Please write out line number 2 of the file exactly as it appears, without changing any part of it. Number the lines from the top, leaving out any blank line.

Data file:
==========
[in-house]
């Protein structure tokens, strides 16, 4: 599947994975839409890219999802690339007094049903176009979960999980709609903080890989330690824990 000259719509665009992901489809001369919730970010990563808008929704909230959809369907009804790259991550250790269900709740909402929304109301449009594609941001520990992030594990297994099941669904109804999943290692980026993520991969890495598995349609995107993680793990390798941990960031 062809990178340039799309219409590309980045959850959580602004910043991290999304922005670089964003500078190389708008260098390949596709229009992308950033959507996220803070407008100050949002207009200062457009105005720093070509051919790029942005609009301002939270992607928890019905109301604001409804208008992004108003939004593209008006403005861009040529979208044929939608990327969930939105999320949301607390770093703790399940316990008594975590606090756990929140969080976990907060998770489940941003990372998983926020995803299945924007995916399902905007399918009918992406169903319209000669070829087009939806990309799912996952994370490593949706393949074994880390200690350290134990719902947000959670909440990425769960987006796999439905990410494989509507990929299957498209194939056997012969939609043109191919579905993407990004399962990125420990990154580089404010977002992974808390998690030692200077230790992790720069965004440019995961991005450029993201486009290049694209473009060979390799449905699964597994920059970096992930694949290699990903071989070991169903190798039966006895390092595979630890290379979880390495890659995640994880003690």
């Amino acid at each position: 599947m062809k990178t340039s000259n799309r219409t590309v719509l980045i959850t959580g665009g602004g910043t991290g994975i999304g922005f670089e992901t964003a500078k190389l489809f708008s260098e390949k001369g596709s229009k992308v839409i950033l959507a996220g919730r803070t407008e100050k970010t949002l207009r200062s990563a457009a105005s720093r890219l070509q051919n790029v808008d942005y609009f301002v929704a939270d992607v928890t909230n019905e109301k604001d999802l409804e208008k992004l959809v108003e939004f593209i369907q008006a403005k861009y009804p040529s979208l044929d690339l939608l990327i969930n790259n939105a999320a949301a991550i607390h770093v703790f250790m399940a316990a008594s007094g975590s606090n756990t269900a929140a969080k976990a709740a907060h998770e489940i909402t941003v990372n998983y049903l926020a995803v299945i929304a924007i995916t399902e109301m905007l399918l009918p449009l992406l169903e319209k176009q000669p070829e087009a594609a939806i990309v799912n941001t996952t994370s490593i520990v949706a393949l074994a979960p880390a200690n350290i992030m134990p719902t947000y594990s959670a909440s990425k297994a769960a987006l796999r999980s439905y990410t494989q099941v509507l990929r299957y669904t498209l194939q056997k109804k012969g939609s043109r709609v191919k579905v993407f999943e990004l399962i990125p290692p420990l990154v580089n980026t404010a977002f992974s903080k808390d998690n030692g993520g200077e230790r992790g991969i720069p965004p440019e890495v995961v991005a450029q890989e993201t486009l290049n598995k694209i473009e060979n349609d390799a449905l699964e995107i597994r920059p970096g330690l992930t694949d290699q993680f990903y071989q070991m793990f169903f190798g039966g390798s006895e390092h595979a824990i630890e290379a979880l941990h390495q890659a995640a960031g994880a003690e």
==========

């Protein structure tokens, strides 16, 4: 599947994975839409890219999802690339007094049903176009979960999980709609903080890989330690824990 000259719509665009992901489809001369919730970010990563808008929704909230959809369907009804790259991550250790269900709740909402929304109301449009594609941001520990992030594990297994099941669904109804999943290692980026993520991969890495598995349609995107993680793990390798941990960031 062809990178340039799309219409590309980045959850959580602004910043991290999304922005670089964003500078190389708008260098390949596709229009992308950033959507996220803070407008100050949002207009200062457009105005720093070509051919790029942005609009301002939270992607928890019905109301604001409804208008992004108003939004593209008006403005861009040529979208044929939608990327969930939105999320949301607390770093703790399940316990008594975590606090756990929140969080976990907060998770489940941003990372998983926020995803299945924007995916399902905007399918009918992406169903319209000669070829087009939806990309799912996952994370490593949706393949074994880390200690350290134990719902947000959670909440990425769960987006796999439905990410494989509507990929299957498209194939056997012969939609043109191919579905993407990004399962990125420990990154580089404010977002992974808390998690030692200077230790992790720069965004440019995961991005450029993201486009290049694209473009060979390799449905699964597994920059970096992930694949290699990903071989070991169903190798039966006895390092595979630890290379979880390495890659995640994880003690």